The perfect runway edit, razor sharp and distilled to one or two carefully curated ideas — Phoebe Philo has had enough of it. For spring she took a more relaxed approach. “I really just allowed it to be,” she said. Her laid-back attitude, rather than the look of the collection itself, was inspired by Kate Bush, whose T-shirt the designer wore backstage. A BBC documentary piqued Philo’s interest over the summer, so she started reading up on the singer and went to her concert several weeks ago. “She just feels like somebody who knows who she is,” Philo explained. “I felt very inspired by her.”

That inspiration translated, albeit obliquely, into a collection that was actually a series of disparate proposals — linked only in their creator’s adherence to a take on chic steeped in practicality. The sharpness of tailored looks was tempered by the wide volume on the pants; the no-nonsense attitude belied by bold topstitching and big pockets in contrasting colors. Dresses and tunics that would otherwise have been stark had loose panels flapping at their sides or a lattice grid of airy strip appliqués in front secured with buttons. Florals looked gentle, a little retro and a bit random — one bold and bright, another soft as a whisper on a beige ground that could have been pulled out of granny’s attic. For Philo, that was the point. “The idea was kind of vintage — borrowed, given….I wanted lots of touches of things that felt like things you’d collect yourself. Individual.”

Her best idea was using thick, fringed sweater knits unexpectedly; it looked great and cried to be developed. Instead, Philo opened the show with a skirt, followed up with a two-dress teaser and then dropped it entirely.

On one level, her multiple-suggestion approach made a great deal of sense; the hyper-styled, one-note show has become something of a performance piece and seldom gives a full picture of the upcoming season at retail. But point of view matters. This collection seemed to lack Philo’s typical conviction — except when it came to accessories.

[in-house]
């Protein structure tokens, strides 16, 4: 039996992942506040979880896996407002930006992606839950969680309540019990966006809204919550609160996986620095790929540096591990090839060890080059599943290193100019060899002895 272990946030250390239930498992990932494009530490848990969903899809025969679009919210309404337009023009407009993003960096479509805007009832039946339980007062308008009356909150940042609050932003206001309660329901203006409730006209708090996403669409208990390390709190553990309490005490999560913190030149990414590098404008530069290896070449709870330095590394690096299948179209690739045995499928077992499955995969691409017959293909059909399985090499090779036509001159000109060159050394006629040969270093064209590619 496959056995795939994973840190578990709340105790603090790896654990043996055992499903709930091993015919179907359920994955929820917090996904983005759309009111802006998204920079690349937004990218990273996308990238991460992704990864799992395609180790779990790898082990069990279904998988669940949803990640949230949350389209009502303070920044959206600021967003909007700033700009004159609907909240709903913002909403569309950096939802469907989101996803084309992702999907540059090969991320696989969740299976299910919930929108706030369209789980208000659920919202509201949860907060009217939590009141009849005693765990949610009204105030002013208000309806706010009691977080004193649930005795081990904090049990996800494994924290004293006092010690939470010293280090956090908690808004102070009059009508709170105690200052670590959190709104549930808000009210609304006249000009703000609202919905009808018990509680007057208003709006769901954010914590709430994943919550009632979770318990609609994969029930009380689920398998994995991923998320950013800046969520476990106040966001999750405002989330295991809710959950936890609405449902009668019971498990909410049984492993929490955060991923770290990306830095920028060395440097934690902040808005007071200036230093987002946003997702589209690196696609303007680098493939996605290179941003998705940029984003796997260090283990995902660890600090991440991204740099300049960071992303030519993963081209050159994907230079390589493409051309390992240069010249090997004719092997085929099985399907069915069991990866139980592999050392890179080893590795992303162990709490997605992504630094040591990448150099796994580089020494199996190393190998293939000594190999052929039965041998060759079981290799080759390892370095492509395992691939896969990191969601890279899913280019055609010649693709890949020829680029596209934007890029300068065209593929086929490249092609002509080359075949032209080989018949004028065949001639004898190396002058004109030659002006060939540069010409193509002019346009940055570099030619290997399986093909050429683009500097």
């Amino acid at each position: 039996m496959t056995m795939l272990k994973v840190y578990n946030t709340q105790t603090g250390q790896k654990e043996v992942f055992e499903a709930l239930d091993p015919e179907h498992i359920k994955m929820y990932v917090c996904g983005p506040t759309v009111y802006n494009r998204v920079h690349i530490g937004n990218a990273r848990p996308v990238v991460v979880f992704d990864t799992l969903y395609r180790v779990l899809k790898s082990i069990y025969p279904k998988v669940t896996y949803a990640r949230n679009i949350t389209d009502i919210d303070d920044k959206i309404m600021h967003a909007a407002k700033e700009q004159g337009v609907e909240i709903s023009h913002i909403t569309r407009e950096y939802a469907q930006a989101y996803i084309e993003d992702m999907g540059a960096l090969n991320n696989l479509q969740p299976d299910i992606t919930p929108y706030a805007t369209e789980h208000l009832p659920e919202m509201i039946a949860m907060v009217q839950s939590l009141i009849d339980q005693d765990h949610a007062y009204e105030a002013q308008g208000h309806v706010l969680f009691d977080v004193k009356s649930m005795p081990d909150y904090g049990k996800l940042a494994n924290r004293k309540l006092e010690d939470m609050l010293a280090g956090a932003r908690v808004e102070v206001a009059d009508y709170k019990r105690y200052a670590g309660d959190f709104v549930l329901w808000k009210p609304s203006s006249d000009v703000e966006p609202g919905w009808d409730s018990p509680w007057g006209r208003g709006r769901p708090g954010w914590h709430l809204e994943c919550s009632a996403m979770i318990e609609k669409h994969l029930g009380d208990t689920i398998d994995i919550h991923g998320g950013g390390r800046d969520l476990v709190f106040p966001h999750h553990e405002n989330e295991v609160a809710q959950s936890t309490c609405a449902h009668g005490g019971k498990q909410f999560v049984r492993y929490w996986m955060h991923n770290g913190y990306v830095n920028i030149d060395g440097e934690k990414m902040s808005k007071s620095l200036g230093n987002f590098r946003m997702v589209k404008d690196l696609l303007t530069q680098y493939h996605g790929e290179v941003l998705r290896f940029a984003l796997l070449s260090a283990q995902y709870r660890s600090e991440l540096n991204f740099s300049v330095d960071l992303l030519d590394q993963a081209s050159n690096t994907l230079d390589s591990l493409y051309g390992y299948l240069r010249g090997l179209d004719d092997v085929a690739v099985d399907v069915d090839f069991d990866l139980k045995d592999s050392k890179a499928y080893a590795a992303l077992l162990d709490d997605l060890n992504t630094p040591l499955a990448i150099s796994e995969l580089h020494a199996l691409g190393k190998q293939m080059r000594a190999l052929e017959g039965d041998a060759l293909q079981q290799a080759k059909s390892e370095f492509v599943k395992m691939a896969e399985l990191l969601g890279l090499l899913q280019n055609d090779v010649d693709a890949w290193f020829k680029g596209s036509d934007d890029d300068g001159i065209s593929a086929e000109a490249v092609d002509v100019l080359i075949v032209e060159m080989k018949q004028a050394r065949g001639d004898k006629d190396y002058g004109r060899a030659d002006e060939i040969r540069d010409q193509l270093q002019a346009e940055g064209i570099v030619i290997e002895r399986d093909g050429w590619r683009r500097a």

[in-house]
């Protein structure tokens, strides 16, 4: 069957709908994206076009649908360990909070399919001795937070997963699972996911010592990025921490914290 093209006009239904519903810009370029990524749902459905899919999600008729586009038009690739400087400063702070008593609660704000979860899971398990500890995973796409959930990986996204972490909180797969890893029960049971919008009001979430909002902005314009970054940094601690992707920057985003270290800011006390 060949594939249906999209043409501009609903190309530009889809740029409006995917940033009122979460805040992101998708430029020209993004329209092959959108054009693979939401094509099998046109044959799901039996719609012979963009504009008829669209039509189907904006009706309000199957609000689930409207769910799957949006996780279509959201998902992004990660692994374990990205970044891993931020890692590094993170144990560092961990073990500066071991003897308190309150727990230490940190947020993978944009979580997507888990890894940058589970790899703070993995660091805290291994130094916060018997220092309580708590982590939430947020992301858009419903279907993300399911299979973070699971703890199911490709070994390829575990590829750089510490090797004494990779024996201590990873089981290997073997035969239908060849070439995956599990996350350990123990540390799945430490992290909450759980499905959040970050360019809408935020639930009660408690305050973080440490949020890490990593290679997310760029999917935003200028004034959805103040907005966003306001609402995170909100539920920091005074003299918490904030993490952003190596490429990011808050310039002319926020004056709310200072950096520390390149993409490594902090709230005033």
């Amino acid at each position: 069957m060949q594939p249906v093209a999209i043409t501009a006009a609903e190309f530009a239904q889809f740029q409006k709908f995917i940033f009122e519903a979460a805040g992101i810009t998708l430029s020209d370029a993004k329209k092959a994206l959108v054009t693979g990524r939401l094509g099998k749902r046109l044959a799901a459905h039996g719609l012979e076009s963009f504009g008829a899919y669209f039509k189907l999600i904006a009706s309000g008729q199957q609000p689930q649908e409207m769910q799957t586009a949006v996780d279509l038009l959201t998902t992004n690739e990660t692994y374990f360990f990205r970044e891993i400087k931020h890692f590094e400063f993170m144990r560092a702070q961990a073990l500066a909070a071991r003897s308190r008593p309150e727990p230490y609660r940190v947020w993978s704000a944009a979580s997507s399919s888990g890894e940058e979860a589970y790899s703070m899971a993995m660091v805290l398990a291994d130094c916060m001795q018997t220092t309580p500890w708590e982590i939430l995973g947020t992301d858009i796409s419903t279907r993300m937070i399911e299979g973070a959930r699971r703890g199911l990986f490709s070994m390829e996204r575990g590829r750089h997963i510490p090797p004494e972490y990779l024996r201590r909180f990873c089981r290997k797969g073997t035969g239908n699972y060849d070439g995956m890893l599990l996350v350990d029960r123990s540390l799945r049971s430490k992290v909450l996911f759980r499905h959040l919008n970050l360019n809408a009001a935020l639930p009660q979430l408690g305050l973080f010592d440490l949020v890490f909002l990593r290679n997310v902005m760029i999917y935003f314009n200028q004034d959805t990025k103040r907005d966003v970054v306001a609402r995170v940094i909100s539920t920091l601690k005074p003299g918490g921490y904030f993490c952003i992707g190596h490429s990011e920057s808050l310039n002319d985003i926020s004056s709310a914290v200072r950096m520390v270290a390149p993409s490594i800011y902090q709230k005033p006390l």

Her circular ergonomic (clasp next to the hip, please) handbags were powerful. Her ballet flats and ballet not-flats (on oh-so-sensible heels) will delight the Céline customer, while her stark-white pendants and brooches injected a shot of surrealist whimsy.

The perfect runway edit, razor sharp and distilled to one or two carefully curated ideas — Phoebe Philo has had enough of it. For spring she took a more relaxed approach. “I really just allowed it to be,” she said. Her laid-back attitude, rather than the look of the collection itself, was inspired by Kate Bush, whose T-shirt the designer wore backstage. A BBC documentary piqued Philo’s interest over the summer, so she started reading up on the singer and went to her concert several weeks ago. “She just feels like somebody who knows who she is,” Philo explained. “I felt very inspired by her.”

That inspiration translated, albeit obliquely, into a collection that was actually a series of disparate proposals — linked only in their creator’s adherence to a take on chic steeped in practicality. The sharpness of tailored looks was tempered by the wide volume on the pants; the no-nonsense attitude belied by bold topstitching and big pockets in contrasting colors. Dresses and tunics that would otherwise have been stark had loose panels flapping at their sides or a lattice grid of airy strip appliqués in front secured with buttons. Florals looked gentle, a little retro and a bit random — one bold and bright, another soft as a whisper on a beige ground that could have been pulled out of granny’s attic. For Philo, that was the point. “The idea was kind of vintage — borrowed, given….I wanted lots of touches of things that felt like things you’d collect yourself. Individual.”

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